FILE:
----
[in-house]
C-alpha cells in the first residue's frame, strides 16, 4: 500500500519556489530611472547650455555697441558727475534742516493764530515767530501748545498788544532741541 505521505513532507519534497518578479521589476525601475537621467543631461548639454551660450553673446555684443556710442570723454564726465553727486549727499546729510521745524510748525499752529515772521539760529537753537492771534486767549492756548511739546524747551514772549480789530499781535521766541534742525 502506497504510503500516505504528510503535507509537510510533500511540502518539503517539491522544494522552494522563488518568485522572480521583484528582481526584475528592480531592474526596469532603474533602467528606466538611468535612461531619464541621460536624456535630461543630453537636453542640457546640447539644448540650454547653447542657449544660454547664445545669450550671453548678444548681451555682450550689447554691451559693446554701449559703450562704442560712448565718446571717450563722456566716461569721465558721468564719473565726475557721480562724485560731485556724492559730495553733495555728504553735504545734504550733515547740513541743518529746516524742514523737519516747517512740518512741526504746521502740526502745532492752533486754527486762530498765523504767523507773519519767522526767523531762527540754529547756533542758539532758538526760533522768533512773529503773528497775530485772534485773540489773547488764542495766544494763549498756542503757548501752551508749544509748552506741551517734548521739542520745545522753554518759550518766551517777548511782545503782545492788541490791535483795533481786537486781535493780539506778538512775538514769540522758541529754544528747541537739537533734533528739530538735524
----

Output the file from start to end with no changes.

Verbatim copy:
[in-house]
C-alpha cells in the first residue's frame, strides 16, 4: 500500500519556489530611472547650455555697441558727475534742516493764530515767530501748545498788544532741541 505521505513532507519534497518578479521589476525601475537621467543631461548639454551660450553673446555684443556710442570723454564726465553727486549727499546729510521745524510748525499752529515772521539760529537753537492771534486767549492756548511739546524747551514772549480789530499781535521766541534742525 502506497504510503500516505504528510503535507509537510510533500511540502518539503517539491522544494522552494522563488518568485522572480521583484528582481526584475528592480531592474526596469532603474533602467528606466538611468535612461531619464541621460536624456535630461543630453537636453542640457546640447539644448540650454547653447542657449544660454547664445545669450550671453548678444548681451555682450550689447554691451559693446554701449559703450562704442560712448565718446571717450563722456566716461569721465558721468564719473565726475557721480562724485560731485556724492559730495553733495555728504553735504545734504550733515547740513541743518529746516524742514523737519516747517512740518512741526504746521502740526502745532492752533486754527486762530498765523504767523507773519519767522526767523531762527540754529547756533542758539532758538526760533522768533512773529503773528497775530485772534485773540489773547488764542495766544494763549498756542503757548501752551508749544509748552506741551517734548521739542520745545522753554518759550518766551517777548511782545503782545492788541490791535483795533481786537486781535493780539506778538512775538514769540522758541529754544528747541537739537533734533528739530538735524